Use of 'Queer' in TEP Graffiti Is Homophobic SlurColumn by Daniel C. Stevenson
Associate Night Editor
Two weeks ago, several brothers of the Lambda Chi Alpha fraternity vandalized and defaced the house of Tau Epsilon Phi, apparently in retaliation for TEP's embellishment of LCA's Smoot markings on the Harvard Bridge. Potentially more harmful than the physical damage, the LCA brothers painted "To TEP ' 33 Nerds + 1 Queer" on the sidewalk in front of the TEP house. LCA issued an apology 11 days later and the two groups have agreed on reparations for the material damages, leaving the impression that the matter is resolved and that it is only of concern to the two fraternities. But regardless of what the two groups or MIT might think, the issues raised by the vandalism and the graffiti are most certainly not resolved and have repercussions far beyond the scope of two fraternities playing pranks on each other.
The current controversy concerns the painted graffiti, particularly the use of the word "queer." Many students and student groups have protested against the homophobic and derogatory use of the word. The MIT administration, however, remained characteristically silent and inactive on this issue, despite the recent unveiling of the harassment policy, until last Tuesday, long after the incident. This delayed response from the administration can only serve to encourage future use of anti-gay and other discriminatory slurs.
The underlying question is: When does a witty hack turn into a homophobic slur, and who should decide when this line has been crossed? The answer is not clear, especially when the same groups that claim insult sometimes use the allegedly offending word to describe themselves. However, the spirit in which the graffiti at TEP was written and, more importantly, the spirit in which it was received makes it an insulting slur.
Some students question the validity of concerns about the graffiti, claiming that the word was used merely to complete a clever rhyme, and should not be construed as anti-gay or derogatory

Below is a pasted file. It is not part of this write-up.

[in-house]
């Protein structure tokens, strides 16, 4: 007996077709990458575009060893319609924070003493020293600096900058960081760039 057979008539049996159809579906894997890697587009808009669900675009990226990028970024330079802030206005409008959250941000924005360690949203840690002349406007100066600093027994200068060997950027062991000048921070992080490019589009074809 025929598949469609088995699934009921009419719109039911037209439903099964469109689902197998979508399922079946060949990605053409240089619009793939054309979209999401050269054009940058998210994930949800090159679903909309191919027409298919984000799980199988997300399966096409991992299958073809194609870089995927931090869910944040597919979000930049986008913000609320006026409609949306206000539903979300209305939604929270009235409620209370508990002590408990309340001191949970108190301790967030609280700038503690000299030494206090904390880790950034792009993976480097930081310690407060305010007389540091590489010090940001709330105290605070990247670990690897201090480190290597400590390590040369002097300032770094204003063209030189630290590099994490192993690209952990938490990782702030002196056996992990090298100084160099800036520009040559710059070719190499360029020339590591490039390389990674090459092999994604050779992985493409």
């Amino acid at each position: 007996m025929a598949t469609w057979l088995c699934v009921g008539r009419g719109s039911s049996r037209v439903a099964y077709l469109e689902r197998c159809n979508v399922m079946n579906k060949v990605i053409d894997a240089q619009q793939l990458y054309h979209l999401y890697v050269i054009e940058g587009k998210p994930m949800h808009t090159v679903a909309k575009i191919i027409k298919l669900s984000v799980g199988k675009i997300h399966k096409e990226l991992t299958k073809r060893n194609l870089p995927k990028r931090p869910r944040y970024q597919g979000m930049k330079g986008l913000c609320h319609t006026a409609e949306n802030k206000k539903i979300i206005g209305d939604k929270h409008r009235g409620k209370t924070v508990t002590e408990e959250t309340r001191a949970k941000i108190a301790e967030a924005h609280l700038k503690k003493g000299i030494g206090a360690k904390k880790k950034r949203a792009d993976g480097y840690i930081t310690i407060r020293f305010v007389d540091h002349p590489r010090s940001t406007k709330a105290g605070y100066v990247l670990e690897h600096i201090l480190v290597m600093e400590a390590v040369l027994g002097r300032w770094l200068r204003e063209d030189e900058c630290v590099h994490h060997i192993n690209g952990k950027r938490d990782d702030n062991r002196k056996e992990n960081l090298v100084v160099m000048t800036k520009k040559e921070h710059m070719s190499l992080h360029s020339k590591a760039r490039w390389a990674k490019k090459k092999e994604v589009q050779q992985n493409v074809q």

Others have tried to emphasize the seriousness of the physical vandalism and damage to the TEP house while downplaying the outrage expressed by student groups and publications over the anti-homosexual content of the graffiti. While the vandalism was a serious criminal act in and of itself, the fact that the graffiti with the homophobic slur was part of the vandalism subtly changes the message of the vandalism from foolish and misjudged vengeance to premeditated hate crime. Compensation can be made for damages to the house, but it is difficult, if not impossible, to repair the insult made to the lesbigay community.
Contrary to what some might have you believe, the outrage over the homophobic nature of the graffiti does not come from one or two politically-correct-knee-jerk-bleeding-heart-communist-pinko-liberal newspaper editors with plans for world domination. A substantial section of the MIT community including, but not limited to, gays, lesbians, and bisexuals, are upset by the graffiti and the MIT administration's long period of silence and inaction. And while I agree that we can't cry foul every time someone takes insult about something, in this case, a considerable number of people took serious offense for the graffiti to be more than a harmless prank. Concerned students distributed flyers last Monday at the entrance to Lobby 7, and The Tech has received several letters protesting the graffiti, one with nearly 100 signatures. Such actions do not represent random response from a fringe group, but a concerted attempt to bring to light the serious nature of the offense.
Of particular importance is the fact that the word "queer" was used to accentuate the vandalism. The whole act was obviously intended to be rude and vengeful against TEP, and the fact that the offending word was part of this qualifies the vandalism as a hate and prejudice-motivated crime. That some students don't feel that LCA's graffiti qualifies as a homophobic slur shows the unequal treatment the gay/lesbian/bisexual minority receives compared to other, more socially acceptable, minorities. If LCA brothers had vandalized New House instead and painted racial slurs about Chocolate City on the sidewalk in Amherst Alley, you can bet that the public outcry would have been much more vocal.
The members of LCA who vandalized the TEP house caused serious material damage and, more significantly, offended the MIT lesbigay community. They showed not only thoughtlessness and poor judgment with the physical damages to the TEP house, but also prejudice and hate with the graffiti. The size of the protest against the graffiti demonstrated that the incident should have been resolved long ago; preferably with some refreshing leadership from the MIT administration.